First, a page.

A vivid and integrated physical setting, capable of producing a sharp image, plays a social role . . . It can furnish the raw material for the symbols and collective memories of group communication.
A good environmental image gives its possessor an important sense of emotional security. He [or she] can establish an harmonious relationship between himself and the outside world. This is the obverse of the fear that comes with disorientation; it means that the sweet sense of home is strongest when home is not only familiar but distinctive as well.
Kevin Lynch: “The Image of the City.” Cambridge Massachussettes, 1960 MIT Press
If asked which areas on campus students found visually pleasant, would you choose the football field or North Village Apartments? What about Hoover Library or “Red Square”? If you said all of them you’d be right. Now, can you guess which dorm is at top of the list in the visually unpleasant category? Ok, maybe that one was too easy. And, no, I didn’t go off on a wild hare and start polling random students as they passed by the office, interesting though that might be. I did, however, drop by Dr. Linda Semu’s Urban Sociology class to watch their group mini-documentaries about places on campus they identified either as important physical elements, visually pleasant or unpleasant, or a “most frequented” place.
While Linda has taught this course for several years, last spring she decided it needed a little fine tuning. As part of the study of Lynch’s elements of imageability students work in groups to complete a multipart assignment wherein they examine the physical spaces on campus while looking for specific characteristics. Are there places that especially serve to facilitate a sense of community? Are there buildings or landmarks that are aesthetically pleasing and memorable? What areas are best at marrying human needs (psychosocial processes) to physical surroundings? In past semesters students completed this aspect of the assignment “on paper.” Linda wanted to find a way to get the students more engaged in identifying and describing the areas they chose. What if, instead of another piece of paper to hand in, the students used video? Linda took the chance and in spring of 2010 changed this part of the assignment to a short video piece. Pleased with the results she opted to use video again this semester.
As part of the first stage of the assignment, students complete a survey about the physical spaces on campus. Linda then organizes the students into groups based on the results. The survey responses serve as a storyboard outline for the mini-documentaries each group creates. Having watched presentations from two different classes it’s interesting to see how easily students gravitate toward what could be considered iconic areas of campus. The library, gym and football field always figure in there. The gazebo was also part of last year’s choices but didn’t make the list this year. A few places (such as the formerly alluded to dorm) are traditional in their “grossness” and “disgusting” attributes. Students almost jokingly refer to “glarbage” and, while they’d like the food to be more appealing, the cafeteria is a prime spot for socializing and “glar watching.” In fact, several areas housed within Decker are rated highly for their conduciveness to socializing, whether it’s hanging out over a cup of coffee at the Buda Cafe, studying together in Ensor lounge, grabbing a bite to eat in the pub, or hanging out with friends just for the sake of, well, hanging out.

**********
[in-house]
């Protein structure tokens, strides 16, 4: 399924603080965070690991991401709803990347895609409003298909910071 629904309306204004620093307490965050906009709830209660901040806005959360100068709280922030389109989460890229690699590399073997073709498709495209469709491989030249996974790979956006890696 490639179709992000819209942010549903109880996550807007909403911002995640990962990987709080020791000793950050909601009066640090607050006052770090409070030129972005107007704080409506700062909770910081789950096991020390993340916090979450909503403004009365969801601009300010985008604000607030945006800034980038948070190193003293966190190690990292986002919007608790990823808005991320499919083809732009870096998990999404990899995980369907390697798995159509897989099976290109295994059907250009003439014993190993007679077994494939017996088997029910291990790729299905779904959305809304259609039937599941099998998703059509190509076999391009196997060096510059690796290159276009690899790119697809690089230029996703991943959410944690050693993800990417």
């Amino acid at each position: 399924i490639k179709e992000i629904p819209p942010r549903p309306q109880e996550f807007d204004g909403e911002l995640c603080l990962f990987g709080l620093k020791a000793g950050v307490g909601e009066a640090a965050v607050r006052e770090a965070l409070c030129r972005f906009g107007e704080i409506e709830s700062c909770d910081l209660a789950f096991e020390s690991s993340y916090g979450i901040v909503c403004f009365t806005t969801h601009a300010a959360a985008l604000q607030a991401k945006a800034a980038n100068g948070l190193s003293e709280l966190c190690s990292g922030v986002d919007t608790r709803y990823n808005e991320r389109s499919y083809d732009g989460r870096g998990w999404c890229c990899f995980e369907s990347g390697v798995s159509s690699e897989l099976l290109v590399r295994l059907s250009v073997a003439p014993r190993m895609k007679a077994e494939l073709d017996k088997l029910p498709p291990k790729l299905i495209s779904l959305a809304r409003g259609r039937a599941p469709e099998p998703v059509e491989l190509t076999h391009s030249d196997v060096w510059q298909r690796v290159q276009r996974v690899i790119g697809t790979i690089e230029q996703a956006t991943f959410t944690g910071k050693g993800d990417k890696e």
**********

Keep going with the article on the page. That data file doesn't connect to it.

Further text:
As part of her overview of the survey results from last spring, Linda concluded:
“Overall, the results are to some extent consistent with the five elements of imageability that Lynch suggested. You point to buildings, open spaces/landscapes, vista points, with some being considered as landmarks. Similarly, despite this being a small campus, we can see the concept of district being applied as to when we move from one area of specified use to another: classrooms, dorms, Decker center, etc. The Red Square/Library and in some cases the library are considered as the center/heart of the campus. This conforms to the concept of nodes as suggested by Lynch. The Archway is an ‘edge’, signifying a break from the town and the college campus.
It is clear from the data that people’s memorization of a place plays a very important role in the meaning people attach to a place. These memories might either be unique to the individual or shared by many people. For example, the Decker center is not an outstanding building and it surely is not mentioned as one of the visually pleasant places on campus. However, it houses many facilities that are central to student’s life (post office, dining facilities, etc) such that inevitably, students gather there and it becomes embedded in students’ memories of the campus.”
Pretty interesting stuff. I know I will consider my favorite places on campus in a new light. What about you? Do you have a favorite spot on campus? Leave a comment and tell us about it and why it appeals to you.
(Photo of Hoover Library courtesy of McDaniel Office of Communications & Marketing.)